In fairness to them, let me bring the following episode to light. This happened only last February in Toronto, after the cops raided a gay bar and arrested a dozen "entertainers" for their lewd behaviour. The men had been masturbating on stage and squirting the audience with their semen. In Toronto, both city councillor, Kyle Rae, and Rosie Dimanno, a columnist for the Toronto Star, Canada's largest circulation daily, immediately voiced sharp disapproval of the police for making the arrests.
Dimanno defended the "masturbatory entertainment" on the grounds that it was "not offensive." Indeed, what Dimanno found truly "disquieting" was how the cops had presumed to impose their own "middle brow" morality on the "frolicsome male dancers."
Mayor Rowlands' colleague, councillor Kyle Rae, shared Dimanno's concern. He agreed that the erotic acts performed on stage had been "quite salacious," but added: "I don't think people really [got] splattered that much."
Dimanno, for her part, described the acts as "sexual showbiz, where one man's perversion is another's diversion" ["Free expression has its limits," Peter Stockland, The Calgary Sun, March 15, 1996]. Notice Dimanno seemed willing to acknowledge that the kind of cabaret show put on by the performers at that gay club in Toronto might well be construed as "perversion" by some (I would say a majority) of our citizens, but she was nonetheless willing to go to bat for their right to freedom of expression; as was Toronto councillor, Kyle Rae.
However, no major mainstream decision- or opinion-maker here has ever done anything to defend the rights of Holocaust revisionists and revisionism in as energetic a manner. None has been quoted saying, for example: "One man's hate literature is another man's history lesson." Quite the opposite. Which leads me to the alarming but inescapable conclusion that, in "the true north strong and [sometimes] free," Holocaust revisionists and revisionism, for now at any rate, rank below even sexual perverts and perversion in the hierarchy of unpopular social causes. As the saying goes, they have nowhere to go but up.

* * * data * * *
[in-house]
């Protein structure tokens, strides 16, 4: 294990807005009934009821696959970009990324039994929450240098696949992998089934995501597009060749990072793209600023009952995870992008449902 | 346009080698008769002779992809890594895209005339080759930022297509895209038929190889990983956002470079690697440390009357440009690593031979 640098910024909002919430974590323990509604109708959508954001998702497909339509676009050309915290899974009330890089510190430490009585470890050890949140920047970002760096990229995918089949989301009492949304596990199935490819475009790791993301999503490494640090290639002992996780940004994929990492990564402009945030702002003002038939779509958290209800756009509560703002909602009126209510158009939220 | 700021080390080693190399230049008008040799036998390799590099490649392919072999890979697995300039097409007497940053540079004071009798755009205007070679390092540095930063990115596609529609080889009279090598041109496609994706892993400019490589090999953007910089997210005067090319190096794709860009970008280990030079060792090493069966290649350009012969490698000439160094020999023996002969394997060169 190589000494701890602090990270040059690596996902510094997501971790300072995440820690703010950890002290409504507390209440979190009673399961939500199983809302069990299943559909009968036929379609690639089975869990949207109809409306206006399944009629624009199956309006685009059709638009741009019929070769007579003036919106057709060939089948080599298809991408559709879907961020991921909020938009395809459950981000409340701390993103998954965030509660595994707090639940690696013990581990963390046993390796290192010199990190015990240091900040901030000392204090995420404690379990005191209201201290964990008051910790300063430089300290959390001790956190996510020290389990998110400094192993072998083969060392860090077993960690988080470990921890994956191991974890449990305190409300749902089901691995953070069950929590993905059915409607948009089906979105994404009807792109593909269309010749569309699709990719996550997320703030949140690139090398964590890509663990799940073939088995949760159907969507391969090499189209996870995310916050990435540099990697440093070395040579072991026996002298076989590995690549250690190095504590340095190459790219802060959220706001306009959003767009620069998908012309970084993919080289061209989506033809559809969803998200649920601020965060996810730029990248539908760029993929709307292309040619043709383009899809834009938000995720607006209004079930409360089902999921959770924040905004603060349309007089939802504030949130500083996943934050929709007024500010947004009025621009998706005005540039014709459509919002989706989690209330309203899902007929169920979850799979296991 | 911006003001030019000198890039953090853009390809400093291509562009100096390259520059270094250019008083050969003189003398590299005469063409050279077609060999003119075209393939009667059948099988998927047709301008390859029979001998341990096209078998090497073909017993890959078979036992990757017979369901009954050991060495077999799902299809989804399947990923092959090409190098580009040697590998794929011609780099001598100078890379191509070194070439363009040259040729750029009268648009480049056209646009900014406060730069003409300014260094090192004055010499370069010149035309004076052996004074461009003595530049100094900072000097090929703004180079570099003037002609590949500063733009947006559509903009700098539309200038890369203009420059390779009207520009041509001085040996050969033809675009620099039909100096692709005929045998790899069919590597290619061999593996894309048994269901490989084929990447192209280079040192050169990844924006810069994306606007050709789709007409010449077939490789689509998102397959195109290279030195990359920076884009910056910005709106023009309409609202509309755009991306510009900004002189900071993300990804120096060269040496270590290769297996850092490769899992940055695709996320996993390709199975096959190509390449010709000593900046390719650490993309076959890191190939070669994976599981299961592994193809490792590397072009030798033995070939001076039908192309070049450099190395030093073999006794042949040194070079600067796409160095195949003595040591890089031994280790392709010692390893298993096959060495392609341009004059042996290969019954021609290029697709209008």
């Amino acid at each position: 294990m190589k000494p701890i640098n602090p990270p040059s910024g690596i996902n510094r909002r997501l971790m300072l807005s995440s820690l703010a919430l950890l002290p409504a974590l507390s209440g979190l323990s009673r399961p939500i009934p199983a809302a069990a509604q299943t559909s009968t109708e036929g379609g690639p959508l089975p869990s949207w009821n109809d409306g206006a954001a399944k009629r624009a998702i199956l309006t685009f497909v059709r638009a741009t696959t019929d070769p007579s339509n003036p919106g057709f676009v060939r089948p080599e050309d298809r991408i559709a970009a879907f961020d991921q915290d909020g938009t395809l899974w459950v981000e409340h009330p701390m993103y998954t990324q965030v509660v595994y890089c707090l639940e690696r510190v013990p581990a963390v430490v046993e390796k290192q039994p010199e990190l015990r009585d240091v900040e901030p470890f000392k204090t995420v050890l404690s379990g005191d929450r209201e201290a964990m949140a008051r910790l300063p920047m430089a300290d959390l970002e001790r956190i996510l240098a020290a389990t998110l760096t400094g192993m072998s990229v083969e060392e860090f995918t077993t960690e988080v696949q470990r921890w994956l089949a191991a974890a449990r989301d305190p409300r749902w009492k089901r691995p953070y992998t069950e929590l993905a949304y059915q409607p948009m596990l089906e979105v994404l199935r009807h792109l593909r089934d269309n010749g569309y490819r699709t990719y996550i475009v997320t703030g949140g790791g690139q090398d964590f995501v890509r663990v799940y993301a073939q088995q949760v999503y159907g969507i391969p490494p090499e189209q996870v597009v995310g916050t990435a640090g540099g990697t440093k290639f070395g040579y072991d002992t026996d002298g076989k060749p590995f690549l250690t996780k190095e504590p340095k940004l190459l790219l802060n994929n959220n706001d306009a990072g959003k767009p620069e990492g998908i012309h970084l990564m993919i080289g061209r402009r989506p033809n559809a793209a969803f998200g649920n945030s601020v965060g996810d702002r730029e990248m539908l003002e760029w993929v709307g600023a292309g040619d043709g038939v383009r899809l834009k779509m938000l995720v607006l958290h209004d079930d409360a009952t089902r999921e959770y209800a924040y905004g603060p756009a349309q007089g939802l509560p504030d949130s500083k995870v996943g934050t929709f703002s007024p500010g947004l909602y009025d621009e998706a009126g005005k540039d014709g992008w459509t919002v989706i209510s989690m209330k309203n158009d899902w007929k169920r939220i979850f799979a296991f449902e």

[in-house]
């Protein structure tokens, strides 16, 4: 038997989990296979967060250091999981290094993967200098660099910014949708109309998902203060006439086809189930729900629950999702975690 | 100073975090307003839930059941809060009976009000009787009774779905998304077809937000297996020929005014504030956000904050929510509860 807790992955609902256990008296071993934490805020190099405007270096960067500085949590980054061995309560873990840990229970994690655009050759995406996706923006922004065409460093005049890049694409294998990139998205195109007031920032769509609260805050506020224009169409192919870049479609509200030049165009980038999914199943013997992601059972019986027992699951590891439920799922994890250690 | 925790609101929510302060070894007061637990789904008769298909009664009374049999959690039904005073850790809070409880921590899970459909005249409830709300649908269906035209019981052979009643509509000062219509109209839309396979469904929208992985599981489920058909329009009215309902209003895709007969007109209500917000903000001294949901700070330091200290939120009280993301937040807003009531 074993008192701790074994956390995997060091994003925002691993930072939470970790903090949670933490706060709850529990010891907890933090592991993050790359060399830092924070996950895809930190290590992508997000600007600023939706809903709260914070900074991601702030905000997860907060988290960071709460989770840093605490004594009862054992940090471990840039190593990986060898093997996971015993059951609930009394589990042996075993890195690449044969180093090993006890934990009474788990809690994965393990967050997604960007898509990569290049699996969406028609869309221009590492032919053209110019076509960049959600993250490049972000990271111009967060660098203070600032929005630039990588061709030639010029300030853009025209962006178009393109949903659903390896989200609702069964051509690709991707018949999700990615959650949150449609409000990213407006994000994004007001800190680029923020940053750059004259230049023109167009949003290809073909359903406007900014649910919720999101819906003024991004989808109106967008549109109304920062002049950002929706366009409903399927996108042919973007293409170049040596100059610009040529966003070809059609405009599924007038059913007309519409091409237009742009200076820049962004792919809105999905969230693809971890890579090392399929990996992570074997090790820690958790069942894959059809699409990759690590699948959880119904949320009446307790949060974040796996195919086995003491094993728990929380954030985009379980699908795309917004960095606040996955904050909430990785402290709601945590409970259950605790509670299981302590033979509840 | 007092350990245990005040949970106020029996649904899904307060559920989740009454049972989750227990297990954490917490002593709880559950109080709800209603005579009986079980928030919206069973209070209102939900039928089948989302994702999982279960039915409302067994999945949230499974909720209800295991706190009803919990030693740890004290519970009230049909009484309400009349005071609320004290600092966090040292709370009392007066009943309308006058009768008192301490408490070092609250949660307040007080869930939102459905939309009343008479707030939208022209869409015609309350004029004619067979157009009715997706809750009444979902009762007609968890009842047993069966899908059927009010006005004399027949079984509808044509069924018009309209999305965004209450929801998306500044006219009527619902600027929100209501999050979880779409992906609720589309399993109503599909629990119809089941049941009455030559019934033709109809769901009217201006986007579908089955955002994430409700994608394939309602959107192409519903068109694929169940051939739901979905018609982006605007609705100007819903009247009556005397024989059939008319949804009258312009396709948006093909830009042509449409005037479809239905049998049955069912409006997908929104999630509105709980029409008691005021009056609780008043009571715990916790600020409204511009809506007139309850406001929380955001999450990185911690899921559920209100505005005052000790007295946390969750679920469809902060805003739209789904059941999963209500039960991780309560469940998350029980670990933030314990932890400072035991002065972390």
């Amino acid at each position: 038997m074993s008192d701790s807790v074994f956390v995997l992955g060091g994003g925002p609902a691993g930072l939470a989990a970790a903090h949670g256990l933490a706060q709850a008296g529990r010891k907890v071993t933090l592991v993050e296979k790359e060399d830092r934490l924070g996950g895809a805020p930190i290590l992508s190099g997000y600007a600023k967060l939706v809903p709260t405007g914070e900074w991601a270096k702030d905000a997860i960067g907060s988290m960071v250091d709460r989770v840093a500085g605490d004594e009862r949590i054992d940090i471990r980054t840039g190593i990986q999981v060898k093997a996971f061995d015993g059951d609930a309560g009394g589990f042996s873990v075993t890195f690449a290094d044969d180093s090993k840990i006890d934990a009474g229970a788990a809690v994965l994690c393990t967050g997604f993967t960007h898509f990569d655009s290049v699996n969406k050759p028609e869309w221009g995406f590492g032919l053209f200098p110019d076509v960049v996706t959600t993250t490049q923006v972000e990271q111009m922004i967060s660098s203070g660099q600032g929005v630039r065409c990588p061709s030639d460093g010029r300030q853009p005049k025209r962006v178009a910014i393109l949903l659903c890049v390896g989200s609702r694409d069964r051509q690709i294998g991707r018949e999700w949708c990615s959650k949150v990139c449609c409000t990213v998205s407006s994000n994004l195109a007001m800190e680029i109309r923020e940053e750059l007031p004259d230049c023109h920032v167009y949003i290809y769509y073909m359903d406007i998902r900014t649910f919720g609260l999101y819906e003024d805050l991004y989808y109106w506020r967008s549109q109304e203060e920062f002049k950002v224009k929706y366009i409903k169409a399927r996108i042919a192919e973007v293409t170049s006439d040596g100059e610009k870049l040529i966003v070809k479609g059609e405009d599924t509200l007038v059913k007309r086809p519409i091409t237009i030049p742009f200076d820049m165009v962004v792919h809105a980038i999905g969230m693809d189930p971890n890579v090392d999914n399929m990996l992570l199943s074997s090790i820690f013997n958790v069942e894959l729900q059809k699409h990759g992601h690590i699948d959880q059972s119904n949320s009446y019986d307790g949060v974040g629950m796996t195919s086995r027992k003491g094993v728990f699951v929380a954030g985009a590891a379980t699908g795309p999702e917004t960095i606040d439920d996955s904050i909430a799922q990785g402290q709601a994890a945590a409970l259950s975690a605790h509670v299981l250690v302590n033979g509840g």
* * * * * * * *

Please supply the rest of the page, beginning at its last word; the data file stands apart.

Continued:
Still, when the day dawns when the public standing of Holocaust revisionists and revisionism overtakes that of sexual perverts and perversion in the hierarchy of unpopular social causes, I daresay it will definitely be viewed as a notable achievement by the Holocaust revisionist community, and celebrated as such. I'm sure Holocaust revisionists will preen with delight to see and hear major mainstream politicians and journalists defending Holocaust revisionism to their peers and their constituents as "One man's hate literature [being] simply another man's history lesson." And whatnot.
I shouldn't be a bit surprised, though, were one or more of such courageous public figures to be pelted with spittle and rotten eggs thereafter, in the course of making an appearance in some public arena. In Canada, "Splattt!!!" may also the sound of dissent being expressed.
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|Author(s)||The TransCyberian Express|
|Dates||published: 1995-01-12, first posted on CODOH: Dec. 30, 1995, 6 p.m., last revision: n/a|